What was your Aha moment?

Your reading from Mia Consalvo (2007) talks about Aarseth’s concepts of aporia-epiphany in gaming. Cheating in a game breaks the “a-ha moment”. What are your thoughts on it?

There are gaps in any game, that we have to come and fill in. When we find a solution, we have an “a-ha! moment” or an epiphany. I remember having an epiphany while playing Counterstrike when my friend told me that if my teammate and I did not care about planting the bomb as terrorists, the other counter-terrorist team could not find us as easily and we could surprise them just by playing the game differently than other times.  That was a good gaming session with family and friends!


Consalvo, M. (2007). “Gaining advantage: How videogame players define and negotiate cheating”. In Cheating: Gaining Advantage in Videogames, MIT Press: Cambridge, MA. (pp. 83-106).


3 thoughts on “What was your Aha moment?

    1. Being the class fanboy for Overwatch, I feel that this calls for me to try to answer. Overwatch, like most Blizzard games, was first released without a system for reporting any type of abuse in the game. Different types of games tend to provoke different emotions by the players. Toxicity in games has always had a correlation with the amount of teamwork required to win. Compare, for instance, a game such as World of Warcraft where players are free to do and roam as they wish in the online realm, with a game like League of Legends, which subjects players to a specific ruleset requiring players to be working at every second for the benefit of the “team”. This contrast highlights the differences in the communities of the games, and how those communities communicate internally. World of Warcraft has been seen as an online “bar” by many. Our textbook has an example where they sat inside a gamespace of World of Warcraft to analyze the interactions between players. Because the game does not demand a constant focus on objectives and mechanics to succeed, World of Warcraft is able to create an atmosphere where players are not as angry with others, or stressed by the situations they find themselves. Looking at League of Legends we find the opposite, so it is obvious that a team-based MOBA game would have more vitriol than an MMO that emphasizes freedom of movement and experience.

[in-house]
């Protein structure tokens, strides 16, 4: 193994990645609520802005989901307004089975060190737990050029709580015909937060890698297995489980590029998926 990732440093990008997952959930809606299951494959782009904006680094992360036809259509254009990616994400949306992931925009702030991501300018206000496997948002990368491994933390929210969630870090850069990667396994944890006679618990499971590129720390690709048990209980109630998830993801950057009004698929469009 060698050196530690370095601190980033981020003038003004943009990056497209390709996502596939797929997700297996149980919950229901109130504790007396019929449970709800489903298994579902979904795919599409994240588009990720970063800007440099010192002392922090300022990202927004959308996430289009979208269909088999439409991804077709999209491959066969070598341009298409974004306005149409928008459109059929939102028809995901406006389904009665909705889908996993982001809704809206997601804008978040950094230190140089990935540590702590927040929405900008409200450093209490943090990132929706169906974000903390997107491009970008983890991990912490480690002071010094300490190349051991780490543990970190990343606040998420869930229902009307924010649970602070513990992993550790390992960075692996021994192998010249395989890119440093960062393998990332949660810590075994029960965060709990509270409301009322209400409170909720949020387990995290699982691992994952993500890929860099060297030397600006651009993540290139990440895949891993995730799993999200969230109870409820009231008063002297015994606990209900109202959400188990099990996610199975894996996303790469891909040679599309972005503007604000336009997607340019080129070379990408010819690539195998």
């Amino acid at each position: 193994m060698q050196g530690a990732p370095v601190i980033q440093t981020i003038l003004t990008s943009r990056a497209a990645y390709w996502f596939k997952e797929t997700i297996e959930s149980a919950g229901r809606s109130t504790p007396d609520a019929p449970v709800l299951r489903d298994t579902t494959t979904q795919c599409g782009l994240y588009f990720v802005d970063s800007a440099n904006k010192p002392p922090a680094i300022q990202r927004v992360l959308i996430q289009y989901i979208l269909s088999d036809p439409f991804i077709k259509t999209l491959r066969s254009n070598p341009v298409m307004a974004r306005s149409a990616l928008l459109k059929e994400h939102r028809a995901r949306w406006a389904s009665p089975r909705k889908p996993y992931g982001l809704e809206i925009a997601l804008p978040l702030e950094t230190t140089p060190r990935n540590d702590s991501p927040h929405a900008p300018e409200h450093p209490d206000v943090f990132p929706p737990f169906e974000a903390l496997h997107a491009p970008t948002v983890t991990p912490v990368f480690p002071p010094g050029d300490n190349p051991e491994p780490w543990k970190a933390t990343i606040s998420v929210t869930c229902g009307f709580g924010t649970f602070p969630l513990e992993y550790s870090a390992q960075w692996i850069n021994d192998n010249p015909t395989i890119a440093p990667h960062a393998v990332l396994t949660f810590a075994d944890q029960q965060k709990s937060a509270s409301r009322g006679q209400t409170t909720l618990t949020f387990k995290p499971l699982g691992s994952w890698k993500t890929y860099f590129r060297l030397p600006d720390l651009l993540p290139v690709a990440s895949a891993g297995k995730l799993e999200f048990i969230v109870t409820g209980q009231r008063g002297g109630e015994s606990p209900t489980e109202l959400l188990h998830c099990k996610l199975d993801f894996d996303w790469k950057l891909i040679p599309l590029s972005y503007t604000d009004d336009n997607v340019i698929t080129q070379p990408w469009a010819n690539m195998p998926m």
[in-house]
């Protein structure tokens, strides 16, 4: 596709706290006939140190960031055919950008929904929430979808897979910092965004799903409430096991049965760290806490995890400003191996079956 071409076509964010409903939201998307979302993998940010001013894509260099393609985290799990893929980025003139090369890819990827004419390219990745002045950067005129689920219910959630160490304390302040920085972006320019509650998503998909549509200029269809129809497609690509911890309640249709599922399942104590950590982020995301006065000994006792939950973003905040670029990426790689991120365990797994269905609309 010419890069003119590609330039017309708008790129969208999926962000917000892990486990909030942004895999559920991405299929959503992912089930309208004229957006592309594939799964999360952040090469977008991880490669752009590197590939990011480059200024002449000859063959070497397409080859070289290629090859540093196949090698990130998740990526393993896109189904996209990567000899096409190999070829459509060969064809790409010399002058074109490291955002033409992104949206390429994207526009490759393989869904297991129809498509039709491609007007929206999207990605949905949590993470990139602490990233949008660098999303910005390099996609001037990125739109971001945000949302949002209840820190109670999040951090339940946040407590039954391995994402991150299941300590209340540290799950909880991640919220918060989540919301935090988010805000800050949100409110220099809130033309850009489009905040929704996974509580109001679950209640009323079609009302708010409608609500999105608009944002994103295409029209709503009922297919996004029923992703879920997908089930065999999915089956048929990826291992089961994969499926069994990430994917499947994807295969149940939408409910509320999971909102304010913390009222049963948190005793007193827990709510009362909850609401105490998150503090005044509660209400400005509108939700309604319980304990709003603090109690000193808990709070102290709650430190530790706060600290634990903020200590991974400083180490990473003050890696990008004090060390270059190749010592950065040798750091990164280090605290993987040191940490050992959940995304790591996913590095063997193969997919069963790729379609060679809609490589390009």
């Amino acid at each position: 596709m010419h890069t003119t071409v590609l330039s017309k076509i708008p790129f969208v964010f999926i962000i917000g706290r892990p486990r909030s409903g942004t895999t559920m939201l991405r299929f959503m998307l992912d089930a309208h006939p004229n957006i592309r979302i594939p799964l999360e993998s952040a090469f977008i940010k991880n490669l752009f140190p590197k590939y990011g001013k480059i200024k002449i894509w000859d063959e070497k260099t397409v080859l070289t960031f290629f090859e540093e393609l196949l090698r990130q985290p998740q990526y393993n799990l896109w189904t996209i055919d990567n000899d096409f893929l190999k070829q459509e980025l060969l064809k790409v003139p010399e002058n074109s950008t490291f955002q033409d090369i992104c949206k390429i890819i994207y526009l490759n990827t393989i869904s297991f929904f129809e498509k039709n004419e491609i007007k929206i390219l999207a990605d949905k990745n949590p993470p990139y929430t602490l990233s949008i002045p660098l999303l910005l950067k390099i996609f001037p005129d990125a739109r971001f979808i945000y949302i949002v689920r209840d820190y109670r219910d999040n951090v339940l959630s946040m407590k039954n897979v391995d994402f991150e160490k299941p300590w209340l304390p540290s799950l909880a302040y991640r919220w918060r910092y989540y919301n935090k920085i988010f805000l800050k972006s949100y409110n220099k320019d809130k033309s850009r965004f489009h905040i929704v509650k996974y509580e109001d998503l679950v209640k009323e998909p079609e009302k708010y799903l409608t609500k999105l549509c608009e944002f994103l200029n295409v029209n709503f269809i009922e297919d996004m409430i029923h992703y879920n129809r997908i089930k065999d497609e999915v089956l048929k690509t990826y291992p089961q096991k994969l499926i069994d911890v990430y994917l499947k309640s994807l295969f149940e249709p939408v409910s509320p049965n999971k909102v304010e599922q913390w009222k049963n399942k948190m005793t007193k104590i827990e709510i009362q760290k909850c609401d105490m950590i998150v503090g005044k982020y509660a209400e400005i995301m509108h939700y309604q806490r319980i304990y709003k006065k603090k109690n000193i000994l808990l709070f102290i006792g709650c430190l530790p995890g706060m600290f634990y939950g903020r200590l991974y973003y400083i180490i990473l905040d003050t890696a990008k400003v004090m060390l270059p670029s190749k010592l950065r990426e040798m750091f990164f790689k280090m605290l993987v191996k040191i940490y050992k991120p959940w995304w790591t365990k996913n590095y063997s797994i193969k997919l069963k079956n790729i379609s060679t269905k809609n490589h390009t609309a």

This shouldn’t oversight trolls – people who seek to disrupt and offend others online as a sport. And these types of players are why a reporting system must be introduced. Players who “flame” or are abusive to other players cannot be provided exemption from standardized rules around conduct and behavior. It is understandable that people get mad when their team is not cooperative, but that should not come at the expense of players who still seek cooperation in the face of defeat. Overwatch introduced the reporting system to curb this toxic behavior and offer players a sense that this behavior will have repercussions. It is necessary, given the genre as a team oriented objective-based game. One last point, Overwatch has revised the definitions for each report to state “_____ IS NOT _______” in each reportable offense, to address the abundance of incorrect reports they receive – https://gfycat.com/CavernousSpicyGallinule .


  1. My biggest “aha-moment” for a video game was definitely just last year when I finally figured out how to get past a level in Legend of Zelda: Majora’s Mask. I had been stuck on one level in the game where you needed to melt a block of ice in order to get a special weapon needed to get farther in the game. I played the game quite a lot when I was little and found many of the puzzles in it challenging, making me feel very clever when I figured one out. However, when I came across this one obstacle I could never seem to figure it out. Until one day last year I decided to give the game a try again, lifting the 7 year pause i had on the game and it took me less than an hour to figure out all i had to do was go down a path i didn’t see when I was a kid.

    I agree that cheating breaks the “aha-moment” because if I had just given up and found a cheat code to get me past that obstacle, sure i would have been able to continue the game but i would no longer feel the same pride as before when I figured out the puzzles on my own. In the case of what you did in CS:GO I don’t think that that is cheating but instead it is another strategy. A cheat constitutes exploiting the game’s programming, not exploiting the game’s rules.


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